As a result of these beliefs, several major industries (e.g. coal, steel and gas), which had been nationalised by earlier governments, were now returned to private ownership. Government regulations over privately-owned businesses were also relaxed.
Socially, popular culture depicted the benefits of aggressive wealth creation, seen in the high bonuses of workers in banking institutions and the financial markets. The ‘Greed is good’ slogan of the protagonist in the US film Wall Street, seemed to encapsulate the Thatcher era’s firm belief in consumerism.

Attitudes to property

Historically, in the United Kingdom, property ownership was a sign of wealth. However, in the first half of the twentieth century, the majority of people had to rent their home because they could not afford to buy. Growing prosperity in the years following the Second World War allowed more and more people to achieve their dream of home ownership.
In the 1980s, Margaret Thatcher's government encouraged this trend. One important change they made was to allow council house tenants to buy their homes at a price subsidised by the government. The result was that the 1980s saw a sharp rise in home ownership.
By the end of the twentieth century, no longer was a house or flat regarded just as a place to live, but as an ‘asset’ which could be improved then sold at a higher rate, a status symbol which reflected the aspirations of each owner. Interior décor and ‘do it yourself / DIY’ shops proliferated, as did television programmes about property trading.

Plastic money and debt

Traditionally, British people feared going into debt, centuries of church teaching instilling the virtue of financial probity – the reverse was regarded as a sign of personal disgrace. However, attitudes changed during the second half of the twentieth century:
  • Manufacturers tempted people to buy expensive goods by offering hire purchase schemes. These allowed people to use the goods and pay the cost in regular instalments. The goods remained the property of the manufacturer until the full cost was paid.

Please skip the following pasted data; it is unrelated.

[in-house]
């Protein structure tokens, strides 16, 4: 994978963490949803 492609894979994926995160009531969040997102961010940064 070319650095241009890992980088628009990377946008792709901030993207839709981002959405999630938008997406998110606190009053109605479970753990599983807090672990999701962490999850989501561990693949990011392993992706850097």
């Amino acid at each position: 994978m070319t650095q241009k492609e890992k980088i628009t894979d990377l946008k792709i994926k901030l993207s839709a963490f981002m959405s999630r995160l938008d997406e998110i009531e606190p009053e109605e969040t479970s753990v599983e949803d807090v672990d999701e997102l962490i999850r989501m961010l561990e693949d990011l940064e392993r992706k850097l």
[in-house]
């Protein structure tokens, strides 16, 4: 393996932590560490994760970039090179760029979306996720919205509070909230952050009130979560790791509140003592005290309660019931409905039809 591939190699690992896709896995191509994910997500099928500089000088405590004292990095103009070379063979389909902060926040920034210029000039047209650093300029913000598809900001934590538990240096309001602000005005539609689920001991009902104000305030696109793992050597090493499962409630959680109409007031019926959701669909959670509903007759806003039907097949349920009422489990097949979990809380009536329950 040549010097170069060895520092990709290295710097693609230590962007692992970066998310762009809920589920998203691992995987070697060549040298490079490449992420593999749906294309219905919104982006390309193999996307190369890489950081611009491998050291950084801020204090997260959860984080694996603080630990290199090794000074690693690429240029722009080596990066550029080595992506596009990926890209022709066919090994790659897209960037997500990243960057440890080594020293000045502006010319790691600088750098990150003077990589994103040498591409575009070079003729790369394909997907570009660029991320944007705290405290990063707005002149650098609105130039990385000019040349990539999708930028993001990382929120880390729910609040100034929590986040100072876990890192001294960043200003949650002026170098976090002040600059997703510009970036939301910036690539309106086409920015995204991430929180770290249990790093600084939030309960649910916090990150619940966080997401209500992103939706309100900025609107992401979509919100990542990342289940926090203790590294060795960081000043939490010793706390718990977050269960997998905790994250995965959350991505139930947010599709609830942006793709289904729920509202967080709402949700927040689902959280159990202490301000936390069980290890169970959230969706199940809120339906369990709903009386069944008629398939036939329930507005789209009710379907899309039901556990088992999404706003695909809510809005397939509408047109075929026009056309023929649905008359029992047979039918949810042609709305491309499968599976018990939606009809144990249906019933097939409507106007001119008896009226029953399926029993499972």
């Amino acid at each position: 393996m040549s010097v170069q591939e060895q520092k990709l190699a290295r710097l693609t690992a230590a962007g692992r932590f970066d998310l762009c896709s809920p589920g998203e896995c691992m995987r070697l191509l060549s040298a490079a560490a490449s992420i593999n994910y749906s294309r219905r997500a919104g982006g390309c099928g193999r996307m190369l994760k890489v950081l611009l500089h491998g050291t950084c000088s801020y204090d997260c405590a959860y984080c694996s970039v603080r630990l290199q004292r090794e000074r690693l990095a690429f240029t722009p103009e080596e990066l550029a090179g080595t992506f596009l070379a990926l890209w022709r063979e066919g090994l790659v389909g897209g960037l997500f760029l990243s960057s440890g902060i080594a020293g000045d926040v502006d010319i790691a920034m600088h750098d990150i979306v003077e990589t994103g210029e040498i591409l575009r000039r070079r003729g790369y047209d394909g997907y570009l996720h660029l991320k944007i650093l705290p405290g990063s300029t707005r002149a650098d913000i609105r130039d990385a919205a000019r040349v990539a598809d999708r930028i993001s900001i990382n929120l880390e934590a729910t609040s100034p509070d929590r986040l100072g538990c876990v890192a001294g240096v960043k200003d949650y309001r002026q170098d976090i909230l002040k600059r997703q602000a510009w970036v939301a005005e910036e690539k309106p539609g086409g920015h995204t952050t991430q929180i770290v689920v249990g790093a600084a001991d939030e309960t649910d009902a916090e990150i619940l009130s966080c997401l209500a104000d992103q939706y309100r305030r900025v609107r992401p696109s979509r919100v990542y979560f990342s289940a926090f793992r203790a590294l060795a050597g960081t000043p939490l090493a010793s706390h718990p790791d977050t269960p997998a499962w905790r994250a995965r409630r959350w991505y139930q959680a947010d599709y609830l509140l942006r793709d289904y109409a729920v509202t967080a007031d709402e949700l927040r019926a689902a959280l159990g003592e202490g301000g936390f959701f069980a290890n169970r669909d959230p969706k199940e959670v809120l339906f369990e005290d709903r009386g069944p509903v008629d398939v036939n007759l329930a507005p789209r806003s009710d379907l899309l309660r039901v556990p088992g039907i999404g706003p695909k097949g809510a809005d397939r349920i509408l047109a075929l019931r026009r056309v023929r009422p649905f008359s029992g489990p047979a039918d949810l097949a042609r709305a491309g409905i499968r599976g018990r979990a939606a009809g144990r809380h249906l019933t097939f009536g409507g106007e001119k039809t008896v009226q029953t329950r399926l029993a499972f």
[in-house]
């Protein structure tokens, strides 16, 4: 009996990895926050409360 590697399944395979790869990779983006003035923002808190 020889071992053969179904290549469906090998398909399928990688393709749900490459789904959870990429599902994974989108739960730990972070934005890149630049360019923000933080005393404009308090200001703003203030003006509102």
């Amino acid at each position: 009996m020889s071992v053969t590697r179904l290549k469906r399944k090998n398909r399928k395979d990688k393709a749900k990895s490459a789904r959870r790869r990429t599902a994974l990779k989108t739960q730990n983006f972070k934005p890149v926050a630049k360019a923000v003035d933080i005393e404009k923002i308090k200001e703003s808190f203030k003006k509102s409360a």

• Very few people could afford to buy houses for cash. So, the growth in property ownership was financed by people taking out loans called mortgages, which were paid back over a lengthy period of time.
  • From the 1960s onwards, the use of credit cards spread rapidly. These allowed people to buy goods and then pay for them from their income as quickly as they were able.
Credit cardsThe down-side of these opportunities were that people ended up paying far more than the original cost of the item as additional interest rates were frequently high. By 2000 living with debt had become the norm and many found themselves financially overcommitted.

Leisure shopping

In the first half of the twentieth century, food shopping was a daily occupation since people lacked refrigeration to safely store items for longer periods. Shopping for other goods, such as clothes and furnishings, was only undertaken when prompted by real necessity. Shopping as a leisure activity was only possible for wealthy people. 
However, growing prosperity from the 1950s onwards made consumer goods available to more and more people. The introduction of credit cards in the 1960s greatly accelerated this trend, since people were suddenly able to spend money which they did not currently possess. 
With increased car ownership, out of town shopping malls proliferated, and by the end of the century shopping came to be seen as a leisure activity. The decreasing price of textiles meant that clothing was regarded as more disposable, whilst continued technical developments meant that many electrical and electronic goods were soon superseded and regarded as obsolete. Both these attitudes fuelled the appetite for buying more.